THE GATIIERER.

“ Little things have their value.” . Benerolent Yan.-- The grandfather of good things at first hand, which had told the present Earl of Balcarras was a bene- so well at second. He did so; but soon volent man, with more of what the French lost both humor and temper, at hearing the call bonhommie, than most men, as the fol- worthy cits, whenever he attempted to be lowing fact will show. His lordship was funny, respond with mingled wonder and a skilful agriculturist, and, among other delight, “ How like 'Tom Bennet!". fruits of his skill, he was particularly Bunyan's Pilgrim's Progress:~Wen proud of a field of turnips, which were of Cowper coinposed his Satires, says Mr. unusual size. One day, bis lordship was Southey, he hid the name of Whitefield walking in this field, and admiring its pro- " beneath well-sounding Greek ;” and abduce, when he discovered, close to the stained from mentioning Bunyan, while hedge, a woman, who was a pensioner of he panegyrised hiin, “ lest so despised a the family, but who, forgetting her duly name should move a sneer.” In Punyan's and ber obligations, had stolen a large case this could hardly have been needful sackful of the precious turnips, and was forty years ago ; for, though a just appremaking the best of her way home, when ciation of our older and better writers was sie was thus caught in the manner, as the at that time for less general than it aplawyers would say. The worthy noble. pears to be at present, the author of the m:n very justly reproached the woman Pilgrim's Progress was even then in high with her dishonesty and ingratitude, re- repute. His fame may literally be said in ininded her that she would have received have risen; beginning among ile people, a sackful of turnips had she asked for it in it had made its way up to those who are a proper way, instead of stealing his favor- called the public. In most instances, the ites. The woman silently curtsied at eve- many receive gradually and slowly the ry sentence, and confessed her otlence, but opinions of the few respecting literary mepleaded her large family. The good man rit; and sometimes, in assent to such auwas at last mollified, and was leaving the thority, profess with their lips an admirafield, when the woman, who hud dropped tion of ibey know not what-they know ber prize on his lordship's first accosting not why. But here, the opinion of the her, and was now with diffienlty endeavor- multitude had been ratified by the judiing to lift it on her back again, called to cious. The people know what they adhin--"O, my lord, my lord, do gie me a mired. It is a book which makes its way haund ,and help the poke on my back, for through the fancy to the understanding it's unco heavy, and I canna get it up by and the heart; the child peruses it with mysell. Thus she bespoke the earl, who wonder and delight; in youth we discover aciually turned back, and did assist the the genius which it displays; its worth is woman to load herself with the stolen apprehended as we advance in years; and turnips!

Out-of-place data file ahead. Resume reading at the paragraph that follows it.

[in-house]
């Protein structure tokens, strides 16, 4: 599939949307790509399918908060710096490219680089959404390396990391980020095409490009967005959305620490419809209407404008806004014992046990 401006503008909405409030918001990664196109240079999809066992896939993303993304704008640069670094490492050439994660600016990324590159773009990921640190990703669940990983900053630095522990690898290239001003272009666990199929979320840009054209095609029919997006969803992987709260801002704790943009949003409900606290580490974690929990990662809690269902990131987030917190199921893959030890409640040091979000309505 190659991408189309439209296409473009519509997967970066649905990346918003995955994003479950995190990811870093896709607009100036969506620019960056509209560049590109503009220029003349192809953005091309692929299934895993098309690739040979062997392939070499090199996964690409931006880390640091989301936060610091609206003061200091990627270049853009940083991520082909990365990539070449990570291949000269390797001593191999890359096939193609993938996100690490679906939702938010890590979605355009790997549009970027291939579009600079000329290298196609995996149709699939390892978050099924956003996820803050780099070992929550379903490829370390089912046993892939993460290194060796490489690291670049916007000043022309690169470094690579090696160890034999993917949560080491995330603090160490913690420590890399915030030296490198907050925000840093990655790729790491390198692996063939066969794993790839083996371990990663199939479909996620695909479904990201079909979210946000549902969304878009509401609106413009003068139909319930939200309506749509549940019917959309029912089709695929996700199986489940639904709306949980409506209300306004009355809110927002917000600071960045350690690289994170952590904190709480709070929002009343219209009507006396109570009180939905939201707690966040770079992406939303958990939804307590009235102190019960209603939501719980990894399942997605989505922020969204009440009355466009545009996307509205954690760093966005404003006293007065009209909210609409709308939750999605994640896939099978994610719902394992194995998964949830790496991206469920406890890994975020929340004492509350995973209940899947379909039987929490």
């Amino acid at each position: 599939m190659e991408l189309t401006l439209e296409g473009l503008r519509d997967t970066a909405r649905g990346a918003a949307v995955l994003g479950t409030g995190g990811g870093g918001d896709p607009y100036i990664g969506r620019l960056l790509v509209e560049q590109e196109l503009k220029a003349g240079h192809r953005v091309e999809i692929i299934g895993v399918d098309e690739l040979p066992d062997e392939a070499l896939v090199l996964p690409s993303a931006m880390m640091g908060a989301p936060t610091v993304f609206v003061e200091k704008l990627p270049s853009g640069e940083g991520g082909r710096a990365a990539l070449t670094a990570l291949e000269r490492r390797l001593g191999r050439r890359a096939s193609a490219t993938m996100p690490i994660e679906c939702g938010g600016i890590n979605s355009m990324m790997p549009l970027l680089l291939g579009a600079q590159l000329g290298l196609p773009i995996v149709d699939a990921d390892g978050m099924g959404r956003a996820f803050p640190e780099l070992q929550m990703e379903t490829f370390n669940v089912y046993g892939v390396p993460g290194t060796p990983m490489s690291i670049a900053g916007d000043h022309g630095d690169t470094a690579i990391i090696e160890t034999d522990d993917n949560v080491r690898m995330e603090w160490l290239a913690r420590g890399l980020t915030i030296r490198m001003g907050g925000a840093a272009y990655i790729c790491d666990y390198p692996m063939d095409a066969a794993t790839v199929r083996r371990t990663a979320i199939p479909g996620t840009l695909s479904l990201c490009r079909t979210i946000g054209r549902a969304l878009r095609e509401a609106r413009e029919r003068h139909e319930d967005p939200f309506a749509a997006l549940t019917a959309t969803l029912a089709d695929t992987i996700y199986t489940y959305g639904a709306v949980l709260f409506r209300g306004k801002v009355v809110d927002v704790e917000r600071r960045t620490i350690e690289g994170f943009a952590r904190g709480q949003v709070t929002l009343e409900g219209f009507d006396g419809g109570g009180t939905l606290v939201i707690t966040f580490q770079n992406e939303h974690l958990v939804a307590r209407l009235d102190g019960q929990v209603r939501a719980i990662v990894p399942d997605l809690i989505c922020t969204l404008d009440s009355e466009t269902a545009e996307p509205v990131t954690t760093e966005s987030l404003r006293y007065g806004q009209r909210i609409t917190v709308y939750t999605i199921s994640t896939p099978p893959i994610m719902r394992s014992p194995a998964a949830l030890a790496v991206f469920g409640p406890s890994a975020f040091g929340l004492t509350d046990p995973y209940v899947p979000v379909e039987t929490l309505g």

we perceive its merits feelingly in declinImi'ation.-A silk-mercer bad associated ing age. with Shuter till he caught, not only all his An Outline. When the Duke de Choibest jokes and ditties, but the very manner seul, who was a remarkably meagre-lookin which they were given. The latter ing man, came to London 'to negociate a hearing this, determined to visit a club one peace, Charles Townshend being asked evening which this gentleman frequented, whether the French government had sent and see what would be the effect of his the preliminaries of a treaty, answered,